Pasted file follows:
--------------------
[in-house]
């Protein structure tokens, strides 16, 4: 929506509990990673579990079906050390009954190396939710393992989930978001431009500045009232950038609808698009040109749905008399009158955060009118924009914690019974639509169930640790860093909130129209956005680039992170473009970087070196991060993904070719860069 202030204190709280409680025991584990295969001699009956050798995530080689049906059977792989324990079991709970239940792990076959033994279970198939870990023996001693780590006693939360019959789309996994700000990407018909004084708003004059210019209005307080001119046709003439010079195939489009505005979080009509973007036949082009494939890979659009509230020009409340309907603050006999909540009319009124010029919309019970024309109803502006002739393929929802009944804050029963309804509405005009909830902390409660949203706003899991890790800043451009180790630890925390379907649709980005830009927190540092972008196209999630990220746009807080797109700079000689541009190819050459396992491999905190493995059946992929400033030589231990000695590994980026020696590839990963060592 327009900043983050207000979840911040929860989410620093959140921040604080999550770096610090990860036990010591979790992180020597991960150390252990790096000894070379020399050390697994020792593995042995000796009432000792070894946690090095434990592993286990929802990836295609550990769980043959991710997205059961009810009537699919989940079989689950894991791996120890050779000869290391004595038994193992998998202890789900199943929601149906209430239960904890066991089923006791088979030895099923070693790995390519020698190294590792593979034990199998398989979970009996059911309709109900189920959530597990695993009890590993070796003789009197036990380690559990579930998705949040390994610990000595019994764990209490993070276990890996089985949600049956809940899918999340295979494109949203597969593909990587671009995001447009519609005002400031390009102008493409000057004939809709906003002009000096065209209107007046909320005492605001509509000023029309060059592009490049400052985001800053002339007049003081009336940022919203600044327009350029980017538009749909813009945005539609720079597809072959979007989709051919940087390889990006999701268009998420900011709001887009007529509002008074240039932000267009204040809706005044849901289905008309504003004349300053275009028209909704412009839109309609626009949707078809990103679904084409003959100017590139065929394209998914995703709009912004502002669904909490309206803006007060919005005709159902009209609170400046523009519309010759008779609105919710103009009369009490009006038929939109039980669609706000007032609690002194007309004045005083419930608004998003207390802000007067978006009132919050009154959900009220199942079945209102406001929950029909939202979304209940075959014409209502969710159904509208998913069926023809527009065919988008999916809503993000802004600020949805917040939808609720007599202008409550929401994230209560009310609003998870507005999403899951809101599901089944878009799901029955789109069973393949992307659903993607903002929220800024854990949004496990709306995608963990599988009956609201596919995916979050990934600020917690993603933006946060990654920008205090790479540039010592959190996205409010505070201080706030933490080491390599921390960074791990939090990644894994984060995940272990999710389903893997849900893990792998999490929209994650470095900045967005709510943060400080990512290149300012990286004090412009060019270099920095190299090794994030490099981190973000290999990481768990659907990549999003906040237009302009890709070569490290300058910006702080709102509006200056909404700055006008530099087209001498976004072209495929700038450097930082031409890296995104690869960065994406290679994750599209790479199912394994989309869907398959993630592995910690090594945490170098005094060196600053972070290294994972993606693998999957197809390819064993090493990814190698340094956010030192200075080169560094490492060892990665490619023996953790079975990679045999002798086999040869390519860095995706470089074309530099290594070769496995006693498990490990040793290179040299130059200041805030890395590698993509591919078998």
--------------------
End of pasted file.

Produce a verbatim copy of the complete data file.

[in-house]
């Protein structure tokens, strides 16, 4: 929506509990990673579990079906050390009954190396939710393992989930978001431009500045009232950038609808698009040109749905008399009158955060009118924009914690019974639509169930640790860093909130129209956005680039992170473009970087070196991060993904070719860069 202030204190709280409680025991584990295969001699009956050798995530080689049906059977792989324990079991709970239940792990076959033994279970198939870990023996001693780590006693939360019959789309996994700000990407018909004084708003004059210019209005307080001119046709003439010079195939489009505005979080009509973007036949082009494939890979659009509230020009409340309907603050006999909540009319009124010029919309019970024309109803502006002739393929929802009944804050029963309804509405005009909830902390409660949203706003899991890790800043451009180790630890925390379907649709980005830009927190540092972008196209999630990220746009807080797109700079000689541009190819050459396992491999905190493995059946992929400033030589231990000695590994980026020696590839990963060592 327009900043983050207000979840911040929860989410620093959140921040604080999550770096610090990860036990010591979790992180020597991960150390252990790096000894070379020399050390697994020792593995042995000796009432000792070894946690090095434990592993286990929802990836295609550990769980043959991710997205059961009810009537699919989940079989689950894991791996120890050779000869290391004595038994193992998998202890789900199943929601149906209430239960904890066991089923006791088979030895099923070693790995390519020698190294590792593979034990199998398989979970009996059911309709109900189920959530597990695993009890590993070796003789009197036990380690559990579930998705949040390994610990000595019994764990209490993070276990890996089985949600049956809940899918999340295979494109949203597969593909990587671009995001447009519609005002400031390009102008493409000057004939809709906003002009000096065209209107007046909320005492605001509509000023029309060059592009490049400052985001800053002339007049003081009336940022919203600044327009350029980017538009749909813009945005539609720079597809072959979007989709051919940087390889990006999701268009998420900011709001887009007529509002008074240039932000267009204040809706005044849901289905008309504003004349300053275009028209909704412009839109309609626009949707078809990103679904084409003959100017590139065929394209998914995703709009912004502002669904909490309206803006007060919005005709159902009209609170400046523009519309010759008779609105919710103009009369009490009006038929939109039980669609706000007032609690002194007309004045005083419930608004998003207390802000007067978006009132919050009154959900009220199942079945209102406001929950029909939202979304209940075959014409209502969710159904509208998913069926023809527009065919988008999916809503993000802004600020949805917040939808609720007599202008409550929401994230209560009310609003998870507005999403899951809101599901089944878009799901029955789109069973393949992307659903993607903002929220800024854990949004496990709306995608963990599988009956609201596919995916979050990934600020917690993603933006946060990654920008205090790479540039010592959190996205409010505070201080706030933490080491390599921390960074791990939090990644894994984060995940272990999710389903893997849900893990792998999490929209994650470095900045967005709510943060400080990512290149300012990286004090412009060019270099920095190299090794994030490099981190973000290999990481768990659907990549999003906040237009302009890709070569490290300058910006702080709102509006200056909404700055006008530099087209001498976004072209495929700038450097930082031409890296995104690869960065994406290679994750599209790479199912394994989309869907398959993630592995910690090594945490170098005094060196600053972070290294994972993606693998999957197809390819064993090493990814190698340094956010030192200075080169560094490492060892990665490619023996953790079975990679045999002798086999040869390519860095995706470089074309530099290594070769496995006693498990490990040793290179040299130059200041805030890395590698993509591919078998």